I realized that we got there, at Transylvania Film Festival, which is only two hours south of Târgu Lăpuș and the kids who participated in our film were able to come to the premiere and they got a standing ovation from the mostly Romanian audience. One of the kids, Dana, the oldest, grabbed the mike from me and started the Q&A by telling the audience „I am very happy for you that you liked the film.”

We may have not changed the world with our film, but with some luck, we change something in a few people and I think, for a film, and even for an activist, I count that a success. I do not have metrics for it, I only have anecdotes, but I really like those anecdotes. They tell me something that I did not know before, about how film activism works, about impact, about what change really means.

So, to conclude, here are some things that I learned along the way, I’m going to lay them out there for you in case these are helpful to you. Things not to do:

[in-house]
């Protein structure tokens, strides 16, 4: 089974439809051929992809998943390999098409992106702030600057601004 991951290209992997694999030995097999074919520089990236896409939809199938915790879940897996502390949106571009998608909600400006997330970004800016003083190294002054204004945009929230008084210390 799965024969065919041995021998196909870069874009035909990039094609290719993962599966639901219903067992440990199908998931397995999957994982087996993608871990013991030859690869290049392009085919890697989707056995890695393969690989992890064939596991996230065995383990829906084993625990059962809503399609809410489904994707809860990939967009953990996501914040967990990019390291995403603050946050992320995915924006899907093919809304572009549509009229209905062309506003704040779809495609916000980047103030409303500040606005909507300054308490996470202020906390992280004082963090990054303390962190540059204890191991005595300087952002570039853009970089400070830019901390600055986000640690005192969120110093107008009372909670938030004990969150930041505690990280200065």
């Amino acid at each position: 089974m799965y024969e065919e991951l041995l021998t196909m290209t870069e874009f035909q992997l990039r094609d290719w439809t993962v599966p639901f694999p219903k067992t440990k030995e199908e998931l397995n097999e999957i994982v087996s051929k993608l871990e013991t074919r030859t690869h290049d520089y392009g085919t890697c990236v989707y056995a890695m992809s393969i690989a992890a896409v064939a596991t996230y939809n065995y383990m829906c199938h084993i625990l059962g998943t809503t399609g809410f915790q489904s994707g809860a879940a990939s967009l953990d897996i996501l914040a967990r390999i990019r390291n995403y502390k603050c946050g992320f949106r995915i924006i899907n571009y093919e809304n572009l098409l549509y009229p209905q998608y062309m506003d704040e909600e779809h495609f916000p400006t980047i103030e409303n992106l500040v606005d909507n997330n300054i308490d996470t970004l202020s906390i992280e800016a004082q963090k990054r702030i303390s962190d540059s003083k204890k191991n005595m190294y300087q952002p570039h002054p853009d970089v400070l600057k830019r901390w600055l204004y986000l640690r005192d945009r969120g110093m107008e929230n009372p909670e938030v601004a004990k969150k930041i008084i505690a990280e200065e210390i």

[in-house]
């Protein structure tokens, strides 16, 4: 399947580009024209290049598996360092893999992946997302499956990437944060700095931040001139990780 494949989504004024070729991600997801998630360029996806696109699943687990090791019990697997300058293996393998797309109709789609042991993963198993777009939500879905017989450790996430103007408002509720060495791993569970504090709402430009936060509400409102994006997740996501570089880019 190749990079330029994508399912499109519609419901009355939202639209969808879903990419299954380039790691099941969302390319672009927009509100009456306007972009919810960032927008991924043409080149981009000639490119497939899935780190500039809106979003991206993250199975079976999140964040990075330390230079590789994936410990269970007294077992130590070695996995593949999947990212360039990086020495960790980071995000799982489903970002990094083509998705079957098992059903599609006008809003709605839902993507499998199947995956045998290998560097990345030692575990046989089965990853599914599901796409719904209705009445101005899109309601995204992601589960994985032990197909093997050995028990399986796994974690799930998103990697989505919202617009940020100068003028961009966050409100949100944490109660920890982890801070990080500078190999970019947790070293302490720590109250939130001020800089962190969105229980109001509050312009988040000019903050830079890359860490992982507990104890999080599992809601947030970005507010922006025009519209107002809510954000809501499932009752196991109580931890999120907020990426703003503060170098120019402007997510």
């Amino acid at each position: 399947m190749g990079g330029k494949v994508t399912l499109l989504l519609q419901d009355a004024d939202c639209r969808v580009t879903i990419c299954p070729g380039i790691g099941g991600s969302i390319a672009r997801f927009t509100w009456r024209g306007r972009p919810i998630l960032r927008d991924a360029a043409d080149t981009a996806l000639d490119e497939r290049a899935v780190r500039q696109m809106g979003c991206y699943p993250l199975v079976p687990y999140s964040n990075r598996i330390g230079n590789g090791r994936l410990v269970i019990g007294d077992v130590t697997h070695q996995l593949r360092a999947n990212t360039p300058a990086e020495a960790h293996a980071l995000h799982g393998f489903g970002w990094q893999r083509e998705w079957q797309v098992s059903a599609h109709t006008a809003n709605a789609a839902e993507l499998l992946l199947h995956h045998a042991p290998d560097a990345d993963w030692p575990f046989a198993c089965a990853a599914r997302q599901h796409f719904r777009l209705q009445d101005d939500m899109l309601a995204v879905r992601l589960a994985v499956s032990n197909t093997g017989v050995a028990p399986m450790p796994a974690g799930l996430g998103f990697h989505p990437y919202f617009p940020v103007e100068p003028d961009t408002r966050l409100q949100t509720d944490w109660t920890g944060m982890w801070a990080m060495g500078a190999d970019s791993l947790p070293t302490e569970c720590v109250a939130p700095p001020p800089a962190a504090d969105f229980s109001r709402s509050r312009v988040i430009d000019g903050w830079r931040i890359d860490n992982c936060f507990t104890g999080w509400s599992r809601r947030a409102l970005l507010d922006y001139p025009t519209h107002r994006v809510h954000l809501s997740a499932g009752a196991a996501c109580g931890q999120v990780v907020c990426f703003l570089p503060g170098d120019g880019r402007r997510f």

> Try not to mistake emotions from sentimentality. Emotion comes within ourselves and often without our knowledge; it is a discovery. Sentimentality is easily rejected, it is a grid that is imposed, a veneer, a reading pattern that is imposed on reality and the audience sees through that very easily. They are not stupid, audiences. In fact, it’s always safe to assume that they are a lot smarter than you.

> Try not to simplify. We live in a viral, media-rich world, and the temptation of the TED talks and the up-worthy snippets is strong. But that kind of idea marketing is very short lived and dissipates very easily. For me it has a very similar effect as internet porn. By providing partial solutions, that kinds of short format, uplifting storytelling leaves you mired in action. I often wonder: if Africa’s problems can be solved by a solar stove or by giving every girl a cow, or by a one dollar mosquito net, then why there are those problems still in many of those countries? If a mother’s half-page note to her gay son who came out on Facebook will melt the heart of every person who reads it, why is the world full of homophobes who won’t click on the damn thing?